So, I think it's up to him to deflect these attacks on his identity and also support for his party from the pro-Kurdish alliance. He also has to

come up and inspire. He's now coming from behind. Erdogan is leading. It looks like momentum is with Erdogan. I think Kilicdaroglu has to make a

case that, notwithstanding the not impressive turnout for him, the second round, the electorate should rally behind him because he can govern Turkey

more effectively than Erdogan.

The brand that Erdogan has successfully marketed is that he's made Turkey a military industrial giant. And I think the electorate kind of fell for

that. And Kilicdaroglu has to make a case that he can do that and he can do it better.

ASHER: Some people were actually expecting Kilicdaroglu to do better, especially given that Muharrem Ince dropped out of the race --

CAGAPTAY: That's correct.

ASHER: -- just before -- just before the elections, late last week. And still, you know, he ended up coming squarely in second place. Mr. Cagaptay,

thank you so much for being with us. We'll be right back.

CAGAPTAY: My pleasure, thank you.




ASHER: Talks between President Biden and congressional leaders are expected to resume Tuesday at the nation inches closer to defaulting on trillions of

dollars worth of debt. Talks between the White House and Congress have caused tempers to flare, but now sources tell CNN the temperature could

just be right for bargaining.


JOE BIDEN, U.S. PRESIDENT: What I've learned a long time ago, and you know as well as I do, it's never as good to characterize a negotiation in the

middle of a negotiation. I remain optimistic because I'm a congenital optimist. But I really think there's a desire on their part as well as ours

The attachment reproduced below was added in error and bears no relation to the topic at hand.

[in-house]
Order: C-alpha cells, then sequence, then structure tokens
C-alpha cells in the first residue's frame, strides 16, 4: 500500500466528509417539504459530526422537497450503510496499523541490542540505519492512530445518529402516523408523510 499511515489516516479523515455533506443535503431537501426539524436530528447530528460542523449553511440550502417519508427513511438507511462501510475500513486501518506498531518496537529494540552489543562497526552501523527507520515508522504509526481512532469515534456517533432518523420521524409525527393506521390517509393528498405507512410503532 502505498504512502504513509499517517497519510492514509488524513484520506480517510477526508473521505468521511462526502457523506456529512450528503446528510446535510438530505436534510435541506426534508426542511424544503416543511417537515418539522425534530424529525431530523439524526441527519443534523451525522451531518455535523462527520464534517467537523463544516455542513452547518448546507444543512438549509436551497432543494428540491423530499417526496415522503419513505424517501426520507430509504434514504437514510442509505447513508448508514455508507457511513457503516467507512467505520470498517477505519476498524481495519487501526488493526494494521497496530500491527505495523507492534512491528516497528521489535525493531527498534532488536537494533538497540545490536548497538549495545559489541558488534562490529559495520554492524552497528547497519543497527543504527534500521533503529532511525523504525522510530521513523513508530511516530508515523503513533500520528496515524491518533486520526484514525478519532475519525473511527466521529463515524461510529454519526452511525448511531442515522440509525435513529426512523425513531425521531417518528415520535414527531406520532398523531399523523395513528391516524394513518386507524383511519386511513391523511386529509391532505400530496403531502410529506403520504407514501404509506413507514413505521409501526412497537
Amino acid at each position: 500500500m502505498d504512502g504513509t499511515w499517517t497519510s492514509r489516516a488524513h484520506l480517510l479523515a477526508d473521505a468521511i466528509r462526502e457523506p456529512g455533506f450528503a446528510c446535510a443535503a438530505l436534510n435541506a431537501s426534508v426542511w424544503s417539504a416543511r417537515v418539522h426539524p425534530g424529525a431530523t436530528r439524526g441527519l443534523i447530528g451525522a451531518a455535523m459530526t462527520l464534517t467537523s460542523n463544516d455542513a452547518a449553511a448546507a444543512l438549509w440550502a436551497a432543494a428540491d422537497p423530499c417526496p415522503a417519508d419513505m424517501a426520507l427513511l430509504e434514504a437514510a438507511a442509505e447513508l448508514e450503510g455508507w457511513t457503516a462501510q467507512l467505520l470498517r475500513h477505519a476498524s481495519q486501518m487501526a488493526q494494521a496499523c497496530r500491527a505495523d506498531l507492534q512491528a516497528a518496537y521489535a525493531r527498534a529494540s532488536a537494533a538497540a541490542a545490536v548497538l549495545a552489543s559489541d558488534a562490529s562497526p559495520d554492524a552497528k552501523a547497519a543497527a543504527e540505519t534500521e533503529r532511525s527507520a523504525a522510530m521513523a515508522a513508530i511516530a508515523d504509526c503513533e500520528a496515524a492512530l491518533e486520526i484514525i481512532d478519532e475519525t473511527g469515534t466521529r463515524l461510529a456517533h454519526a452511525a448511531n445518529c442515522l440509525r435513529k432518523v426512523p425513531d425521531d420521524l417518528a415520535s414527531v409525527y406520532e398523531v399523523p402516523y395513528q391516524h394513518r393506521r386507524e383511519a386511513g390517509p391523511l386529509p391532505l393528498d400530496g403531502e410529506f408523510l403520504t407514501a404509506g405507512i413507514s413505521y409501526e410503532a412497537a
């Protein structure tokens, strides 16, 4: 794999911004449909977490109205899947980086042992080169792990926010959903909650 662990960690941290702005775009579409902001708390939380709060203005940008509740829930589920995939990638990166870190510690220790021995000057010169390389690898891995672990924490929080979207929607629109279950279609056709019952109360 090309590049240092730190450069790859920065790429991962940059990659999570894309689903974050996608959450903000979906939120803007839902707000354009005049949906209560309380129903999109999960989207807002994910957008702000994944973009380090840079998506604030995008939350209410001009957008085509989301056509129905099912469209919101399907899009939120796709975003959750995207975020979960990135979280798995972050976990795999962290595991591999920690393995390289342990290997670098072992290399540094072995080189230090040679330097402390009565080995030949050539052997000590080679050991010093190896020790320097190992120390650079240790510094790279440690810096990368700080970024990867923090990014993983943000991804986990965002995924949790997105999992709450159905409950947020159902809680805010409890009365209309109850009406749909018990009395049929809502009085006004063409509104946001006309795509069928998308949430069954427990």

to reach agreement. I think we'll be able to do it.


ASHER: Despite the President's sunny outlook, economic experts predict fears about a potential default could be reflected in the markets. One of

the President's top advisors says that Congress needs a long-term solution to the problem, not a Band-Aid.


LAEL BRAINARD, ECONOMIC ADVISER TO PRESIDENT BIDEN: When I talk to CEOs to business leaders around the country, they tell me things are actually going

very well. But their biggest concern is that Congress might fail to prevent default and that that would be catastrophic. Our expectation is that

Congress will act to avert default in a timely manner.


ASHER: With tightly packed schedules for the President and limited time for Congress to act, negotiations may run out the clock. CNN's Alayna Treene

has more from Washington.

ALAYNA TREENE, CNN REPORTER: This is a hugely consequential week for these debt limit negotiations. Senior staff for congressional leadership and the

White House have been meeting daily. And I am told that modest progress has been made. But there is still no deal yet. The two sides remain far apart,

but they have begun to identify key policy areas where they could find common ground.

Some of these topics include looking at permitting reform, rescinding unspent COVID relief funds, as well as looking at some spending cuts. Now,

the Biden administration has repeatedly said that spending cuts should not be part of a potential deal. But I am told increasingly that people within